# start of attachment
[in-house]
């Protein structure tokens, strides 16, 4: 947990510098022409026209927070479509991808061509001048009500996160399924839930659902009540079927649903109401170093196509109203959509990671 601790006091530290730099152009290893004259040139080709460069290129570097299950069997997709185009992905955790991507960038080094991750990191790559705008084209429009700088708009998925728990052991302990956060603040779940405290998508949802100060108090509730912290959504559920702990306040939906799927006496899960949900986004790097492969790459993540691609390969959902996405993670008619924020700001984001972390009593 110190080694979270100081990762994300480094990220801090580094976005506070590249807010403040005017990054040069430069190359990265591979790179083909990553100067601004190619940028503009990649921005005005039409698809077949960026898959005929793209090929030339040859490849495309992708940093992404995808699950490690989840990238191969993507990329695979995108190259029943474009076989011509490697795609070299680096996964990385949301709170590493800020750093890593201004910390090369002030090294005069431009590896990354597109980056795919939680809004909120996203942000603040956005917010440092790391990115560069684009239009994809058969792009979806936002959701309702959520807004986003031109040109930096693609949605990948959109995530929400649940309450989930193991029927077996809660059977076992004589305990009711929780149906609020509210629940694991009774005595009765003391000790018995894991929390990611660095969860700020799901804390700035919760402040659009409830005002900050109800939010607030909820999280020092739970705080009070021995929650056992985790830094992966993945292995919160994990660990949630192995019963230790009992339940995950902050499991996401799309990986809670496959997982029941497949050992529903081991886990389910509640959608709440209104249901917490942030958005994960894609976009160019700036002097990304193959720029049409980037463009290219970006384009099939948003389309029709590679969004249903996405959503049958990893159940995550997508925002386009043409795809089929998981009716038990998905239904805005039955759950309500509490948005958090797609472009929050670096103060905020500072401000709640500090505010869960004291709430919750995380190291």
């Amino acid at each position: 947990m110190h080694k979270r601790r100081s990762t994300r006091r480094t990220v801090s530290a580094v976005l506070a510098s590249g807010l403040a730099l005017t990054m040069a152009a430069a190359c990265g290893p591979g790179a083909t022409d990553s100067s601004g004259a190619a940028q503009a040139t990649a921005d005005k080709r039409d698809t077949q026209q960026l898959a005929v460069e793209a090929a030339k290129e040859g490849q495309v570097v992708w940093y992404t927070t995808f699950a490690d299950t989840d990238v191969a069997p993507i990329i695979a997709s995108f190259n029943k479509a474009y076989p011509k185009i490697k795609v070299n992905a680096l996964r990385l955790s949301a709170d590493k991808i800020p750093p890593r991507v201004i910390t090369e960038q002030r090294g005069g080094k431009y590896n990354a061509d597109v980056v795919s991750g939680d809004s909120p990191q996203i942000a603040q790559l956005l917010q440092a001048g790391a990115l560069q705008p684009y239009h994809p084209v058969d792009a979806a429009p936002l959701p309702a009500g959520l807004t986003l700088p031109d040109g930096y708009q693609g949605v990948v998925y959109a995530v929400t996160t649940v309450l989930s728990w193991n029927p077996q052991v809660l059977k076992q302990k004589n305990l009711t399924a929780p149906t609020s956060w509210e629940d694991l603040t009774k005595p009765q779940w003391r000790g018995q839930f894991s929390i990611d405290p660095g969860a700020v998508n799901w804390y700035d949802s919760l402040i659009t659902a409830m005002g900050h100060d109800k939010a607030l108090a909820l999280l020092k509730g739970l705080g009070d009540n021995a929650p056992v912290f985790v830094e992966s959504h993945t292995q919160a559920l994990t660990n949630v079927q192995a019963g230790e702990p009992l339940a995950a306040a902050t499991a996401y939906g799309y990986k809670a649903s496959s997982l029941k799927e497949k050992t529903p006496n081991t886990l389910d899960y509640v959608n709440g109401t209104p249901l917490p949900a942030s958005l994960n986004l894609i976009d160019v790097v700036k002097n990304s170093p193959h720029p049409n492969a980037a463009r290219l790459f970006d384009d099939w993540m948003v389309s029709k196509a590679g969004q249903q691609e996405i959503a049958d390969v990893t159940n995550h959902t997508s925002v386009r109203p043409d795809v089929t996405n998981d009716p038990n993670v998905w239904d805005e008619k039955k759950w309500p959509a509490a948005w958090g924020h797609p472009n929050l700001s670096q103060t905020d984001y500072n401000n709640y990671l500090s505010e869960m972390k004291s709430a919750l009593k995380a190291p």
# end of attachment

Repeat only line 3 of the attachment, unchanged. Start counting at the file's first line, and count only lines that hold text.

């Amino acid at each position: 947990m110190h080694k979270r601790r100081s990762t994300r006091r480094t990220v801090s530290a580094v976005l506070a510098s590249g807010l403040a730099l005017t990054m040069a152009a430069a190359c990265g290893p591979g790179a083909t022409d990553s100067s601004g004259a190619a940028q503009a040139t990649a921005d005005k080709r039409d698809t077949q026209q960026l898959a005929v460069e793209a090929a030339k290129e040859g490849q495309v570097v992708w940093y992404t927070t995808f699950a490690d299950t989840d990238v191969a069997p993507i990329i695979a997709s995108f190259n029943k479509a474009y076989p011509k185009i490697k795609v070299n992905a680096l996964r990385l955790s949301a709170d590493k991808i800020p750093p890593r991507v201004i910390t090369e960038q002030r090294g005069g080094k431009y590896n990354a061509d597109v980056v795919s991750g939680d809004s909120p990191q996203i942000a603040q790559l956005l917010q440092a001048g790391a990115l560069q705008p684009y239009h994809p084209v058969d792009a979806a429009p936002l959701p309702a009500g959520l807004t986003l700088p031109d040109g930096y708009q693609g949605v990948v998925y959109a995530v929400t996160t649940v309450l989930s728990w193991n029927p077996q052991v809660l059977k076992q302990k004589n305990l009711t399924a929780p149906t609020s956060w509210e629940d694991l603040t009774k005595p009765q779940w003391r000790g018995q839930f894991s929390i990611d405290p660095g969860a700020v998508n799901w804390y700035d949802s919760l402040i659009t659902a409830m005002g900050h100060d109800k939010a607030l108090a909820l999280l020092k509730g739970l705080g009070d009540n021995a929650p056992v912290f985790v830094e992966s959504h993945t292995q919160a559920l994990t660990n949630v079927q192995a019963g230790e702990p009992l339940a995950a306040a902050t499991a996401y939906g799309y990986k809670a649903s496959s997982l029941k799927e497949k050992t529903p006496n081991t886990l389910d899960y509640v959608n709440g109401t209104p249901l917490p949900a942030s958005l994960n986004l894609i976009d160019v790097v700036k002097n990304s170093p193959h720029p049409n492969a980037a463009r290219l790459f970006d384009d099939w993540m948003v389309s029709k196509a590679g969004q249903q691609e996405i959503a049958d390969v990893t159940n995550h959902t997508s925002v386009r109203p043409d795809v089929t996405n998981d009716p038990n993670v998905w239904d805005e008619k039955k759950w309500p959509a509490a948005w958090g924020h797609p472009n929050l700001s670096q103060t905020d984001y500072n401000n709640y990671l500090s505010e869960m972390k004291s709430a919750l009593k995380a190291p």